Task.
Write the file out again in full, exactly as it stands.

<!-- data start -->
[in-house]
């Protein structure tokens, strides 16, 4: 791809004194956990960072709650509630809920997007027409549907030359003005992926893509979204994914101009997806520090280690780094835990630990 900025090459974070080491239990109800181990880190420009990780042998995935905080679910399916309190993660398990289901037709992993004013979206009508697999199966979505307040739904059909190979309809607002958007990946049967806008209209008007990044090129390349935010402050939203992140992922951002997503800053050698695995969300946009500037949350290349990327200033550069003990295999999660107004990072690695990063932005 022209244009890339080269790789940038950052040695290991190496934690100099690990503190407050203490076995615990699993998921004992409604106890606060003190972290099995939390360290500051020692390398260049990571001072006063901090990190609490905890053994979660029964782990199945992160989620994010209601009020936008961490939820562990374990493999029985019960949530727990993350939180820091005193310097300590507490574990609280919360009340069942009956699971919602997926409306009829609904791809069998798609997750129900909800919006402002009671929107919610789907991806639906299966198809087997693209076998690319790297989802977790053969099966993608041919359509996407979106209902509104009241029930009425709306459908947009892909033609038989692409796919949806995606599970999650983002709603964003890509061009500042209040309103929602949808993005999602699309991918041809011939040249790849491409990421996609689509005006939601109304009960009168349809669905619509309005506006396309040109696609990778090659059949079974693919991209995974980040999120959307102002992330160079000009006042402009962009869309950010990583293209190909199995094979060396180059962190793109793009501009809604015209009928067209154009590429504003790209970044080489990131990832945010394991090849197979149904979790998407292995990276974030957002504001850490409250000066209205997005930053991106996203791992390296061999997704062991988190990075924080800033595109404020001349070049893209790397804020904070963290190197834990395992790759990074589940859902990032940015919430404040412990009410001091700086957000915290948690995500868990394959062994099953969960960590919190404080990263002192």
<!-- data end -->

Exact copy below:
[in-house]
């Protein structure tokens, strides 16, 4: 791809004194956990960072709650509630809920997007027409549907030359003005992926893509979204994914101009997806520090280690780094835990630990 900025090459974070080491239990109800181990880190420009990780042998995935905080679910399916309190993660398990289901037709992993004013979206009508697999199966979505307040739904059909190979309809607002958007990946049967806008209209008007990044090129390349935010402050939203992140992922951002997503800053050698695995969300946009500037949350290349990327200033550069003990295999999660107004990072690695990063932005 022209244009890339080269790789940038950052040695290991190496934690100099690990503190407050203490076995615990699993998921004992409604106890606060003190972290099995939390360290500051020692390398260049990571001072006063901090990190609490905890053994979660029964782990199945992160989620994010209601009020936008961490939820562990374990493999029985019960949530727990993350939180820091005193310097300590507490574990609280919360009340069942009956699971919602997926409306009829609904791809069998798609997750129900909800919006402002009671929107919610789907991806639906299966198809087997693209076998690319790297989802977790053969099966993608041919359509996407979106209902509104009241029930009425709306459908947009892909033609038989692409796919949806995606599970999650983002709603964003890509061009500042209040309103929602949808993005999602699309991918041809011939040249790849491409990421996609689509005006939601109304009960009168349809669905619509309005506006396309040109696609990778090659059949079974693919991209995974980040999120959307102002992330160079000009006042402009962009869309950010990583293209190909199995094979060396180059962190793109793009501009809604015209009928067209154009590429504003790209970044080489990131990832945010394991090849197979149904979790998407292995990276974030957002504001850490409250000066209205997005930053991106996203791992390296061999997704062991988190990075924080800033595109404020001349070049893209790397804020904070963290190197834990395992790759990074589940859902990032940015919430404040412990009410001091700086957000915290948690995500868990394959062994099953969960960590919190404080990263002192």